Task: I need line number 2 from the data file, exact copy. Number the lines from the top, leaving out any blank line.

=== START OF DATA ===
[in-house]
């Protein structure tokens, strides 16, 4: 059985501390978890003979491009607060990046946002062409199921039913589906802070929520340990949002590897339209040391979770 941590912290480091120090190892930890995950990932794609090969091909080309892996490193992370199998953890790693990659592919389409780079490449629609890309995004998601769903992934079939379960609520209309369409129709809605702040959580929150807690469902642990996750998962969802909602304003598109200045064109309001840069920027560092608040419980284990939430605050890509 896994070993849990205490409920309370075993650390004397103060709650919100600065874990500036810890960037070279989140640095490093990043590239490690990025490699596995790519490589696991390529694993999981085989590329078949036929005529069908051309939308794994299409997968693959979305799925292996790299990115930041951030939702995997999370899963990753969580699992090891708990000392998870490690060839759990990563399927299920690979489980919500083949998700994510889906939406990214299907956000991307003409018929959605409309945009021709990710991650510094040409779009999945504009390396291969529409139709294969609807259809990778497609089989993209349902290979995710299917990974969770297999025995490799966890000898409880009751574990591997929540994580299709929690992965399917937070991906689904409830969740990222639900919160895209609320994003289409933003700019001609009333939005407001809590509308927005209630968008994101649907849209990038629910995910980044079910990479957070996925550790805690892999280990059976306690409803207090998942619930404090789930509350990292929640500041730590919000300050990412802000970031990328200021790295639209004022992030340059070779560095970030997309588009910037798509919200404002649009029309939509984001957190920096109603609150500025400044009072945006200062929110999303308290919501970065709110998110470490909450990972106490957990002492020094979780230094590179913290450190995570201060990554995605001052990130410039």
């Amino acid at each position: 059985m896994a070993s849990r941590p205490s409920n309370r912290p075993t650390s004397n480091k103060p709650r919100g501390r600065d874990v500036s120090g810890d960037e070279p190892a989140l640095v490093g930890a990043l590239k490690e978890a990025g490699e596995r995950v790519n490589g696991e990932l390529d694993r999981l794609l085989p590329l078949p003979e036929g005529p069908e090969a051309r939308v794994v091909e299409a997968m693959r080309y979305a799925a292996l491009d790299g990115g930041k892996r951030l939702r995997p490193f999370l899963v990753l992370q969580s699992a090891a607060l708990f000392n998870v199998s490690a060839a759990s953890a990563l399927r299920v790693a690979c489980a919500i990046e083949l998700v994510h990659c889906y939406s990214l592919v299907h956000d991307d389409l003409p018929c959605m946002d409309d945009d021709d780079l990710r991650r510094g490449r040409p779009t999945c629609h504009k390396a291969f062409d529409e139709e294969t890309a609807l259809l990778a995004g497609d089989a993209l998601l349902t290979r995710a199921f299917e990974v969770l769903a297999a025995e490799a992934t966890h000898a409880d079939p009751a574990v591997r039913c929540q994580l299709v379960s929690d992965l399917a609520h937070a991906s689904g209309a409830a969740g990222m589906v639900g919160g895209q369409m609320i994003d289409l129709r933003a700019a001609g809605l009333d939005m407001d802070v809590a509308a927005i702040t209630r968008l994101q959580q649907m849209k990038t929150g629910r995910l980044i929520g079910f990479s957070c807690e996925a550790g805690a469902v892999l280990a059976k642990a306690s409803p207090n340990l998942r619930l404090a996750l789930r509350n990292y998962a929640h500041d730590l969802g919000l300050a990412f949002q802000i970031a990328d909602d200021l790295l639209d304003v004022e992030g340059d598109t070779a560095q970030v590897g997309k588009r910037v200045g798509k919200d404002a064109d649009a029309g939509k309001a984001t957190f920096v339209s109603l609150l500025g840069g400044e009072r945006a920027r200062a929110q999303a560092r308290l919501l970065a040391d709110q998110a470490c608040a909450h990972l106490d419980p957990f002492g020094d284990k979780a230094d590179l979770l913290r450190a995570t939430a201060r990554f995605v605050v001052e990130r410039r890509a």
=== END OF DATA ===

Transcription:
């Protein structure tokens, strides 16, 4: 059985501390978890003979491009607060990046946002062409199921039913589906802070929520340990949002590897339209040391979770 941590912290480091120090190892930890995950990932794609090969091909080309892996490193992370199998953890790693990659592919389409780079490449629609890309995004998601769903992934079939379960609520209309369409129709809605702040959580929150807690469902642990996750998962969802909602304003598109200045064109309001840069920027560092608040419980284990939430605050890509 896994070993849990205490409920309370075993650390004397103060709650919100600065874990500036810890960037070279989140640095490093990043590239490690990025490699596995790519490589696991390529694993999981085989590329078949036929005529069908051309939308794994299409997968693959979305799925292996790299990115930041951030939702995997999370899963990753969580699992090891708990000392998870490690060839759990990563399927299920690979489980919500083949998700994510889906939406990214299907956000991307003409018929959605409309945009021709990710991650510094040409779009999945504009390396291969529409139709294969609807259809990778497609089989993209349902290979995710299917990974969770297999025995490799966890000898409880009751574990591997929540994580299709929690992965399917937070991906689904409830969740990222639900919160895209609320994003289409933003700019001609009333939005407001809590509308927005209630968008994101649907849209990038629910995910980044079910990479957070996925550790805690892999280990059976306690409803207090998942619930404090789930509350990292929640500041730590919000300050990412802000970031990328200021790295639209004022992030340059070779560095970030997309588009910037798509919200404002649009029309939509984001957190920096109603609150500025400044009072945006200062929110999303308290919501970065709110998110470490909450990972106490957990002492020094979780230094590179913290450190995570201060990554995605001052990130410039």